56 million dollars cut per year
The Conservative government has cut $56 million from the budget of the Canadian Food Inspection Agency (CFIA), meaning that there are now fewer food safety inspectors checking Canadians' food for contamination and other hazards.
Hundreds of layoffs
It’s difficult to know the exact number of jobs lost at the CFIA. Based on projections presented by the organization in its Reports on Plans and Priorities for 2011-2012 and 2012-2013, an estimated 500 full-time equivalent jobs will be lost by 2015. However, one thing is certain: 300 PSAC members working for the CFIA have lost their jobs since the end of March 2012, including 100 food-safety inspectors.
A critical situation
As a result of the cutbacks imposed to date, the number of food-safety inspectors is lower than it was in 2008, when the Maple Leaf listeriosis crisis broke out. And yet, according to an investigative report, the shortage of food-safety inspectors played an important role in the occurrence of this crisis, which claimed the lives of 22 people.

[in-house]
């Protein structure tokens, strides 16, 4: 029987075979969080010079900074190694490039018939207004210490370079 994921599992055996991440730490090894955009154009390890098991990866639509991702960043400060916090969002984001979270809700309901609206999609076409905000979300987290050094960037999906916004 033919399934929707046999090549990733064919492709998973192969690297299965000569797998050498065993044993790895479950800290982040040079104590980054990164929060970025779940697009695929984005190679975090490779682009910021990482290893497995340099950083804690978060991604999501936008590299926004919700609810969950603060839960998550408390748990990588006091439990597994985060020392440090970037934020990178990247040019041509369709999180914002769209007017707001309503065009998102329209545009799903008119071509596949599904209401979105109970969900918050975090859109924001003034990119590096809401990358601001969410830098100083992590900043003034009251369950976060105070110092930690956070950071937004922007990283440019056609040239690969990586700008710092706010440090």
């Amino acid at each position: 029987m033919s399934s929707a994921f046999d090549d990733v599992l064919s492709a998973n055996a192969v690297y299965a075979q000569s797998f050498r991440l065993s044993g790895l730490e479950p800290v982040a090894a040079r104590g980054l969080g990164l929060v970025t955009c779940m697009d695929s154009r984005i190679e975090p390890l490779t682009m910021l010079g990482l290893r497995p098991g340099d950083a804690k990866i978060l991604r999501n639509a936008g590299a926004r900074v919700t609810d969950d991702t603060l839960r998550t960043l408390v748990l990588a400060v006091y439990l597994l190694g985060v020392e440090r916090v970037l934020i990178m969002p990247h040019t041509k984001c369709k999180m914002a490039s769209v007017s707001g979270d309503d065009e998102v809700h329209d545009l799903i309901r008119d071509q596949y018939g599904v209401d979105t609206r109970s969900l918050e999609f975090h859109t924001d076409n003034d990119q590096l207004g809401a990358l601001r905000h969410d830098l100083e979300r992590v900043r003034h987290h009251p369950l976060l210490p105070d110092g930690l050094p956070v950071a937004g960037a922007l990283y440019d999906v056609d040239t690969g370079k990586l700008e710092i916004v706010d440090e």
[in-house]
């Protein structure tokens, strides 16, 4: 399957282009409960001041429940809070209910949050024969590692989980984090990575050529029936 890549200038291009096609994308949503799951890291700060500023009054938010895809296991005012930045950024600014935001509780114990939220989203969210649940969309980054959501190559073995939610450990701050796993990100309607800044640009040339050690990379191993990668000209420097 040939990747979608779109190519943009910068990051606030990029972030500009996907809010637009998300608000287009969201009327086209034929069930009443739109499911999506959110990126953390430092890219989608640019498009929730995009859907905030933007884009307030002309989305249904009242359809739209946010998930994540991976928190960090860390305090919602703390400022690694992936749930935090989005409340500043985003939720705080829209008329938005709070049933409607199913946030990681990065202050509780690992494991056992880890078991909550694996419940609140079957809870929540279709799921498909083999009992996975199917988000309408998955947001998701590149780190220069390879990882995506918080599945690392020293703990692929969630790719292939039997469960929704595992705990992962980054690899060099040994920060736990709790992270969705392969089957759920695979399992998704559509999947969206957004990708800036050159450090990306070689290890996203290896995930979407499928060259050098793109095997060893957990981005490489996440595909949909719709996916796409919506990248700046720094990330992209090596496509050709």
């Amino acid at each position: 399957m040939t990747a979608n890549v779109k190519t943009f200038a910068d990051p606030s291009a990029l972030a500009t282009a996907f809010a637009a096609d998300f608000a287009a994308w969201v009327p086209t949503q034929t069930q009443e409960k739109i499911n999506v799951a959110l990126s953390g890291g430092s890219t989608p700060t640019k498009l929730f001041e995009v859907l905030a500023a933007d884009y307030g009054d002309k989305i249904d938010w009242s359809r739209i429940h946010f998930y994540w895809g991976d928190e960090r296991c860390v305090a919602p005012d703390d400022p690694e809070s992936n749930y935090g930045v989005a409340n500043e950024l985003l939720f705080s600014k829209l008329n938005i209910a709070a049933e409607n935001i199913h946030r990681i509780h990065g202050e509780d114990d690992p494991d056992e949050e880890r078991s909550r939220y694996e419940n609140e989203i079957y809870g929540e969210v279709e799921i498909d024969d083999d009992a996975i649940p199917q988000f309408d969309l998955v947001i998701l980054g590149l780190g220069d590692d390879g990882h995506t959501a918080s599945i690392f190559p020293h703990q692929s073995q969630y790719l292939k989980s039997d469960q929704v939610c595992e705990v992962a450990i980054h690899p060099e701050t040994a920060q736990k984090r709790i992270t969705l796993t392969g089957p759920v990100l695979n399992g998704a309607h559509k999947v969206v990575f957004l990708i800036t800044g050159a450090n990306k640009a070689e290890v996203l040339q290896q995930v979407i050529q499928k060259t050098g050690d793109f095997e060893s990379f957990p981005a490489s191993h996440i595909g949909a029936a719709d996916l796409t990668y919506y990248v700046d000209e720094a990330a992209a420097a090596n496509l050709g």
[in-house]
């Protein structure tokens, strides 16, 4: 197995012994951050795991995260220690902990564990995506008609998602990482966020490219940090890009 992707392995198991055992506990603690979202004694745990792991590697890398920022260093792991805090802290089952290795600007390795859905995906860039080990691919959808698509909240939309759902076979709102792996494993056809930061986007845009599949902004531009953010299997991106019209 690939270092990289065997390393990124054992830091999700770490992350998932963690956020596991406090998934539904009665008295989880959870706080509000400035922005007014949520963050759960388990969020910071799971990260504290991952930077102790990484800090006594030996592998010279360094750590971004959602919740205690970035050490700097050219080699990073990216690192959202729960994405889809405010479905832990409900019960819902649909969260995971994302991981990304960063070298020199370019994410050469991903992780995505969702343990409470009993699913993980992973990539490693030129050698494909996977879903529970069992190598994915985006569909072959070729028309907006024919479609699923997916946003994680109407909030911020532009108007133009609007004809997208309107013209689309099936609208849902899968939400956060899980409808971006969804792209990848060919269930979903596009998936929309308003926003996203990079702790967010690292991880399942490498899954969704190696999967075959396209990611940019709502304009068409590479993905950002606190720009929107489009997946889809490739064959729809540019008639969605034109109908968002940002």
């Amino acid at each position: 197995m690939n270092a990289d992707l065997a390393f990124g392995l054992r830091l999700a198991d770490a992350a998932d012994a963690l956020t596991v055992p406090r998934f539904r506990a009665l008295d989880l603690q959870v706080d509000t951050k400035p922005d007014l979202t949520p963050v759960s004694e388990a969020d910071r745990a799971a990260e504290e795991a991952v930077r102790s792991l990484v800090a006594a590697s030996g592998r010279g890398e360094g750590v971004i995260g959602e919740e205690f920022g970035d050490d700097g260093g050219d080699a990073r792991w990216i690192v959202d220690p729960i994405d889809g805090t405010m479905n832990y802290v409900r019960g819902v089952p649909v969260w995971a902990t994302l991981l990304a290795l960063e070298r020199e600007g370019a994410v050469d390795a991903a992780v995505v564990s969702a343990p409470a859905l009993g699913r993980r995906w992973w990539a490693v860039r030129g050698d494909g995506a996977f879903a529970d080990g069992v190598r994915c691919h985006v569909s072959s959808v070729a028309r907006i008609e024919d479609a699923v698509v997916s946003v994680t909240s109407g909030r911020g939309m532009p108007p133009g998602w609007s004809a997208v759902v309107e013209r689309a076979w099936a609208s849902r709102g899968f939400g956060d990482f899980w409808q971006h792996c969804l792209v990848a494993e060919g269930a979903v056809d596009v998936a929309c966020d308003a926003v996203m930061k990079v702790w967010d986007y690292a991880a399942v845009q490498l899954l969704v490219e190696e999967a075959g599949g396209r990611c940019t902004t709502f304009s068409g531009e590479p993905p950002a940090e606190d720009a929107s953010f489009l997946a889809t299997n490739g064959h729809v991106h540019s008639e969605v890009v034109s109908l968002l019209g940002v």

To reduce costs, the CFIA has given more responsibility to the food industry to police its own safety practices. It asks companies to develop and implement their own risk-control systems, all the while reducing on-site inspections. The result: inspectors spend more time reviewing reports produced by the companies themselves then monitoring the way things are actually running in food plants. For many experts, the incidents at Maple Leaf in 2008 and at XL Foods in 2012 demonstrate the shortcomings of such an approach.
And a lot more
Several other CFIA programs and procedures have been eliminated or diminished as a way of reducing spending, including the pre-market approval of meat labels, the verification of nutrition claims on food labels and the monitoring of meat imports.
Furthermore, meat from sick animals could end up on your plate as a result of amendments to the Meat Inspection Regulations by the Harper government in 2012, made to provide more flexibility to the industry and reduce inspection costs.